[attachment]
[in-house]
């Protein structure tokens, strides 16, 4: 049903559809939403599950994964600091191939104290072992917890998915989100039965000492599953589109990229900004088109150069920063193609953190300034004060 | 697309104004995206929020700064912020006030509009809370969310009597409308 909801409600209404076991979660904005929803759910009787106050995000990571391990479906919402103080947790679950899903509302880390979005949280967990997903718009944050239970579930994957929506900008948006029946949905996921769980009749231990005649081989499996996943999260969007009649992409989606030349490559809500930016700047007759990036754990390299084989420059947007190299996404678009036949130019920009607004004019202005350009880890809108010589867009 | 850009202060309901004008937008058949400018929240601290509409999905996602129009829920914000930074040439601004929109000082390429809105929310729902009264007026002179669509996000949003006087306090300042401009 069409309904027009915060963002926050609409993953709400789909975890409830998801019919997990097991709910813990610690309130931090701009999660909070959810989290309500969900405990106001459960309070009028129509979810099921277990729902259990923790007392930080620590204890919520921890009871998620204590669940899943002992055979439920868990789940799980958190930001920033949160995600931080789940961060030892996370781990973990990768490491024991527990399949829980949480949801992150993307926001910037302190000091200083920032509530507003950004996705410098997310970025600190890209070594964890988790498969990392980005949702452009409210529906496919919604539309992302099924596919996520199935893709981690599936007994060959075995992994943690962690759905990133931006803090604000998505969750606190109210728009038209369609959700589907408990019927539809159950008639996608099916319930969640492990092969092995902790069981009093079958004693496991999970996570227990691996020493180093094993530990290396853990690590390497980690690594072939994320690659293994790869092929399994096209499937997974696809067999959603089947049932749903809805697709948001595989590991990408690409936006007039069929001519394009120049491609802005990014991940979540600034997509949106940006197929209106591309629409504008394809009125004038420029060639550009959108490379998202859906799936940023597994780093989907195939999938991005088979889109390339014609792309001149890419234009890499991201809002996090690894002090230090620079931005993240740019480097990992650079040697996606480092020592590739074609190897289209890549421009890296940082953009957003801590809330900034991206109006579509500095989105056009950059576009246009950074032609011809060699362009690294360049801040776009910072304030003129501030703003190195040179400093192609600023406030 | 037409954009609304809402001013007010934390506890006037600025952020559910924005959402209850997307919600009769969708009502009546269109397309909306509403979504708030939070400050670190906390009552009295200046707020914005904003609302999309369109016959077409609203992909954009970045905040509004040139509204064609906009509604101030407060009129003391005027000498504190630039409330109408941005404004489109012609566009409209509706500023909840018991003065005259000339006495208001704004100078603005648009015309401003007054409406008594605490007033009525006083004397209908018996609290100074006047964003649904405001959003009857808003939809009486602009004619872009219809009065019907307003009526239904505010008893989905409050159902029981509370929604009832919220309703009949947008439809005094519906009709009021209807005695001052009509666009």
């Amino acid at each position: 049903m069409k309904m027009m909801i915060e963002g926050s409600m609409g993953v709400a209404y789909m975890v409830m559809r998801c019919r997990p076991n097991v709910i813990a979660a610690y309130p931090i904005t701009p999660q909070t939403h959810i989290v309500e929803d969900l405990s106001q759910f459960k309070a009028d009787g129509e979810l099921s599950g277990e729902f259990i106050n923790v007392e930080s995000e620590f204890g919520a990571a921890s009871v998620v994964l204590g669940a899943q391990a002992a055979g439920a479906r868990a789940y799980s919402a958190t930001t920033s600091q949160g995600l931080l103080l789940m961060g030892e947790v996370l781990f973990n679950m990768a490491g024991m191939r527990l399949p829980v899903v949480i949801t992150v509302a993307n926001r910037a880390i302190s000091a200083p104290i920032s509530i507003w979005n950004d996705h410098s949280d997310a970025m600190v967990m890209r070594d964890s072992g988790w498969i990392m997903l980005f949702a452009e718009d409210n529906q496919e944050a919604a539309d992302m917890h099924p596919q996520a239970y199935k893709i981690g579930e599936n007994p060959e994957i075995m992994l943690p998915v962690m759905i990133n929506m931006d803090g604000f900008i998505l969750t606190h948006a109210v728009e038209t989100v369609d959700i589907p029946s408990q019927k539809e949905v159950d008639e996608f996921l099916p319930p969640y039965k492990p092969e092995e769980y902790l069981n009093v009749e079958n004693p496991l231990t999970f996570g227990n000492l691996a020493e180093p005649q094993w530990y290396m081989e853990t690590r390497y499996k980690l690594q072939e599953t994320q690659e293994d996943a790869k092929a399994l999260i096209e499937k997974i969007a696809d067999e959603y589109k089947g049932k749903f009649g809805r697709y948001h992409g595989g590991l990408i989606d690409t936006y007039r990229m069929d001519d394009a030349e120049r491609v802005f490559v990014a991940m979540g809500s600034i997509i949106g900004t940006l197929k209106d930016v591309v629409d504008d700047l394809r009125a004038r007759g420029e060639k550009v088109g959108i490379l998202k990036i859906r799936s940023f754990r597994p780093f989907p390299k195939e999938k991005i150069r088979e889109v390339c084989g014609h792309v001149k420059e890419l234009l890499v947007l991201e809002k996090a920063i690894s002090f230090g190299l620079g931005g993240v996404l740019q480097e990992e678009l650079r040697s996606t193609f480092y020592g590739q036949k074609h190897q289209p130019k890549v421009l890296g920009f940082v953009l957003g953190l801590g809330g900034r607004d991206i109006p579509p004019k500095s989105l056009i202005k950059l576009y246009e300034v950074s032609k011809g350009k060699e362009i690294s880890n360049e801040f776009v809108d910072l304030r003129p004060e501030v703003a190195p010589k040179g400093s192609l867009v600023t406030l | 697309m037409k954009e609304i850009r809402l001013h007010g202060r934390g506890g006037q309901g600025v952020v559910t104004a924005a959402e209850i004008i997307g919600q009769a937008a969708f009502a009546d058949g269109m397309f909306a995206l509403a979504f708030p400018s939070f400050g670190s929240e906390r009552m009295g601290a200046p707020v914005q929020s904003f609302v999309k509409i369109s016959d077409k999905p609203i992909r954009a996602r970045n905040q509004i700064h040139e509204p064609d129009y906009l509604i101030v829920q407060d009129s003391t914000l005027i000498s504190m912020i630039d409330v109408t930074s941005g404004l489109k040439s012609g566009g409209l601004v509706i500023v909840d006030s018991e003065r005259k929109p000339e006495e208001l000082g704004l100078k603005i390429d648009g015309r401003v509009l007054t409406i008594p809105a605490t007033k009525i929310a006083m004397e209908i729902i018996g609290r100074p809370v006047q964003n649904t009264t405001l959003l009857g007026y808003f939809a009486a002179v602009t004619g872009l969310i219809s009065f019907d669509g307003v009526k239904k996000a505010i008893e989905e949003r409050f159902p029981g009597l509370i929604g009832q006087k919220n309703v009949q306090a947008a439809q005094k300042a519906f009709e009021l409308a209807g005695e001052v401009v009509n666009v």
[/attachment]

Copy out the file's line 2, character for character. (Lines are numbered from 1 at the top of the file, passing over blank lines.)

């Protein structure tokens, strides 16, 4: 049903559809939403599950994964600091191939104290072992917890998915989100039965000492599953589109990229900004088109150069920063193609953190300034004060 | 697309104004995206929020700064912020006030509009809370969310009597409308 909801409600209404076991979660904005929803759910009787106050995000990571391990479906919402103080947790679950899903509302880390979005949280967990997903718009944050239970579930994957929506900008948006029946949905996921769980009749231990005649081989499996996943999260969007009649992409989606030349490559809500930016700047007759990036754990390299084989420059947007190299996404678009036949130019920009607004004019202005350009880890809108010589867009 | 850009202060309901004008937008058949400018929240601290509409999905996602129009829920914000930074040439601004929109000082390429809105929310729902009264007026002179669509996000949003006087306090300042401009 069409309904027009915060963002926050609409993953709400789909975890409830998801019919997990097991709910813990610690309130931090701009999660909070959810989290309500969900405990106001459960309070009028129509979810099921277990729902259990923790007392930080620590204890919520921890009871998620204590669940899943002992055979439920868990789940799980958190930001920033949160995600931080789940961060030892996370781990973990990768490491024991527990399949829980949480949801992150993307926001910037302190000091200083920032509530507003950004996705410098997310970025600190890209070594964890988790498969990392980005949702452009409210529906496919919604539309992302099924596919996520199935893709981690599936007994060959075995992994943690962690759905990133931006803090604000998505969750606190109210728009038209369609959700589907408990019927539809159950008639996608099916319930969640492990092969092995902790069981009093079958004693496991999970996570227990691996020493180093094993530990290396853990690590390497980690690594072939994320690659293994790869092929399994096209499937997974696809067999959603089947049932749903809805697709948001595989590991990408690409936006007039069929001519394009120049491609802005990014991940979540600034997509949106940006197929209106591309629409504008394809009125004038420029060639550009959108490379998202859906799936940023597994780093989907195939999938991005088979889109390339014609792309001149890419234009890499991201809002996090690894002090230090620079931005993240740019480097990992650079040697996606480092020592590739074609190897289209890549421009890296940082953009957003801590809330900034991206109006579509500095989105056009950059576009246009950074032609011809060699362009690294360049801040776009910072304030003129501030703003190195040179400093192609600023406030 | 037409954009609304809402001013007010934390506890006037600025952020559910924005959402209850997307919600009769969708009502009546269109397309909306509403979504708030939070400050670190906390009552009295200046707020914005904003609302999309369109016959077409609203992909954009970045905040509004040139509204064609906009509604101030407060009129003391005027000498504190630039409330109408941005404004489109012609566009409209509706500023909840018991003065005259000339006495208001704004100078603005648009015309401003007054409406008594605490007033009525006083004397209908018996609290100074006047964003649904405001959003009857808003939809009486602009004619872009219809009065019907307003009526239904505010008893989905409050159902029981509370929604009832919220309703009949947008439809005094519906009709009021209807005695001052009509666009």